the Colorado Agricultural College, 1919. The Bruners had no children.
They were accepted as missionaries by the Board of Foreign Missions of the Methodist Episcopal Church, and sent to Japan,
arriving October 1920. They taught at the Chinzei Gakuin, the Methodist Boys' School, in Nagasaki. While on furlough, 1926-27,
Glen received a Master's degree in Religion from Northwestern University, and received full ordination in the Colorado Conference
of the Methodist Episcopal Church (now the Rocky Mountain Conference of the United Methodist Church). Because of the Depression,
the supporting churches could no longer afford the Bruners' missionary salaries. So in 1931, Glen Bruner left the Boys' School
and joined the American Foreign Service working in consular and/or diplomatic functions until 1942.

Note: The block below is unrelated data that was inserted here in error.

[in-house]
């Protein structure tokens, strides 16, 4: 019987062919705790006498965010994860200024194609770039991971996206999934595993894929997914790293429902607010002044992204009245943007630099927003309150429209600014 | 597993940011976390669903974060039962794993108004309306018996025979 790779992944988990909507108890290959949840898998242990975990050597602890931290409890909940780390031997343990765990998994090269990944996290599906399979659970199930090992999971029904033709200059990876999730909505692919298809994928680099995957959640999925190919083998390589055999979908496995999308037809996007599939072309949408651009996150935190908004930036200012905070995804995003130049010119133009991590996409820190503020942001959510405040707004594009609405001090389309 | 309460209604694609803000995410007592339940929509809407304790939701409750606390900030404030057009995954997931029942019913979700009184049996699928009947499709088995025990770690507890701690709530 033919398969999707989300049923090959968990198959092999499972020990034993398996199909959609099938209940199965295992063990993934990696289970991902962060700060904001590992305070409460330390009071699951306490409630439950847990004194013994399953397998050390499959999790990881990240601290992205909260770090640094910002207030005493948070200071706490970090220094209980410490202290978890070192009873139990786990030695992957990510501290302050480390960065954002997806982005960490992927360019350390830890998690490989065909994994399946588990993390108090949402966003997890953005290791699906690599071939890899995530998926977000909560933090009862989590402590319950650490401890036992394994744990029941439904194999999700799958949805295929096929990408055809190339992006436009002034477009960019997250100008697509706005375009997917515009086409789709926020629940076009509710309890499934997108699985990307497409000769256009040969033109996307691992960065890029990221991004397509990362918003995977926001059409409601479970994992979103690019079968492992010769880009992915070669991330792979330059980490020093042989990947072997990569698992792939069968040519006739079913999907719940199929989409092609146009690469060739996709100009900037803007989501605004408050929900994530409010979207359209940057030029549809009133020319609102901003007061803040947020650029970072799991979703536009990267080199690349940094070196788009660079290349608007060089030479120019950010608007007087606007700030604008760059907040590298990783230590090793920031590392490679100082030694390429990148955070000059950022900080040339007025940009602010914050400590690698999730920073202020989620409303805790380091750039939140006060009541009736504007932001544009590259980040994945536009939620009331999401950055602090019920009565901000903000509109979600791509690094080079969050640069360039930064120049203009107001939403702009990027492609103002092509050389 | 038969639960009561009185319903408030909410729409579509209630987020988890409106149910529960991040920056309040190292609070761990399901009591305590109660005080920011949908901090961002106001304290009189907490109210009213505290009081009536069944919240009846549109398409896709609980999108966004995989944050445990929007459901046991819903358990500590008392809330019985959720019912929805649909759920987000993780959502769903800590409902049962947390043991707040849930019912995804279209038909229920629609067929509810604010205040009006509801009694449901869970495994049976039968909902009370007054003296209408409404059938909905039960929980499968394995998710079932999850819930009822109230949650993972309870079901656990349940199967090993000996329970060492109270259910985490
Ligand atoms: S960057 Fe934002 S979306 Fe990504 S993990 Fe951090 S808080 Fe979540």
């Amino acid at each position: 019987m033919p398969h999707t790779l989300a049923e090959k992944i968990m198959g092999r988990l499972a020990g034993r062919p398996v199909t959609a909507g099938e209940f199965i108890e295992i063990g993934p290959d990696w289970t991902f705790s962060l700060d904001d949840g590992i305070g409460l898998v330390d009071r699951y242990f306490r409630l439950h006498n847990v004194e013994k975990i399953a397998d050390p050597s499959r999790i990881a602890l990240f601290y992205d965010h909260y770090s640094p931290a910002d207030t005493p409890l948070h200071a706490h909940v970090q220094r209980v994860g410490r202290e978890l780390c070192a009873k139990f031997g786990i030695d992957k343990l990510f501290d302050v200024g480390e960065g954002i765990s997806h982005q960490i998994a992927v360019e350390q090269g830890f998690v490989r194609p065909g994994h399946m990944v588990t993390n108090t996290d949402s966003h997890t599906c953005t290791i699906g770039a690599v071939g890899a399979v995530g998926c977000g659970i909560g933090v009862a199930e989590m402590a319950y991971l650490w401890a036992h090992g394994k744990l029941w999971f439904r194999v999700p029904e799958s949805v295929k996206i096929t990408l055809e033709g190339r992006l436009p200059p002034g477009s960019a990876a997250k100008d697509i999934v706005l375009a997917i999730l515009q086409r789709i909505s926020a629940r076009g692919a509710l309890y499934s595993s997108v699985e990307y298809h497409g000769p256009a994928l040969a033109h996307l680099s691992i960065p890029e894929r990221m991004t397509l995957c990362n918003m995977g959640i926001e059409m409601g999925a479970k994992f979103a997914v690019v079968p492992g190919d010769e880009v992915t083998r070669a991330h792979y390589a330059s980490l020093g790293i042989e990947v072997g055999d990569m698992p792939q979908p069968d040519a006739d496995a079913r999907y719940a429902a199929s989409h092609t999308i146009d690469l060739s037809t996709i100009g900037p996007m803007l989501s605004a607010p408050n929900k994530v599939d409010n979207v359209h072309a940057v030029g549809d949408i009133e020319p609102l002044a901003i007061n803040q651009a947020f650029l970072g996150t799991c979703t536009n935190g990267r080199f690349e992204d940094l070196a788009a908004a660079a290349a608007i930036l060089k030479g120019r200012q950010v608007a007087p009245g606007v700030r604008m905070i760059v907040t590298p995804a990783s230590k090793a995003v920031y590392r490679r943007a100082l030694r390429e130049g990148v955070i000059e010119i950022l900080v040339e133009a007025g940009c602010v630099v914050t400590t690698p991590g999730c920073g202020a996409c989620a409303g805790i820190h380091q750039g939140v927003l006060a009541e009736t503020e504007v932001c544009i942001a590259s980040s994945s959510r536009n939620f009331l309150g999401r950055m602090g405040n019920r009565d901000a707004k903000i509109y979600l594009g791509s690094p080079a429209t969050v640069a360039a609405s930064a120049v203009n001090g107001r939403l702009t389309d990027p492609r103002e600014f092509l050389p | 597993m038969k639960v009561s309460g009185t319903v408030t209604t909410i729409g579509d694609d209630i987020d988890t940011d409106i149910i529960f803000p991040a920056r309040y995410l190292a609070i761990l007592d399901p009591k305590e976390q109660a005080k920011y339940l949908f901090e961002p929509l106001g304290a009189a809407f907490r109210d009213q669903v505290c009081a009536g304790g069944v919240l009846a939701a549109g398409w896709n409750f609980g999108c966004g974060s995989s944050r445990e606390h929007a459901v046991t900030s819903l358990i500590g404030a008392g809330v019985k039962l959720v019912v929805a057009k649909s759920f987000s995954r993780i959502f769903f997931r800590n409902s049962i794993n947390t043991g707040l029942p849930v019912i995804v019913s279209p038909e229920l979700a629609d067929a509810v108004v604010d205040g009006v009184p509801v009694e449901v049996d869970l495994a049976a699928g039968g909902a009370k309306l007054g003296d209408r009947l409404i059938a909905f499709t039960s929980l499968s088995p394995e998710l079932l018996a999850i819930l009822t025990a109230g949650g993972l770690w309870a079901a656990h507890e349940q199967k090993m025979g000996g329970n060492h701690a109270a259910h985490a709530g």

The beginning of World War II caught Bruner working in the American Consulate in Taipei, Taiwan. The Japanese brought him
back to the Tokyo Consulate where he was interned with the other American diplomats for several months. He was sent to the
United States in 1942 with the other diplomats on an exchange ship. Bruner went back into the Army and served in Intelligence
through WWII. In 1946, he returned to Japan with the American Army of Occupation. He served as an interpreter in the American
hospital for Atomic Bomb victims in Nagasaki.
Glen and Edith returned to missionary work in 1955. They served at the Tokyo School of the Japanese Language, 1955-58, then
at the International Christian University, 1958-61. In 1961, Bruner had to retire from missionary service due to health reasons.
He then became an associate in the business administration for the Atomic Bomb Casualty Commission (a facility of the National
Academy of Sciences) in first the Hiroshima, then the Nagasaki Laboratory, 1961-66.
In 1966, Glen and Edith retired and returned to the United States. They settled at the Frasier Manor Retirement Home in Boulder,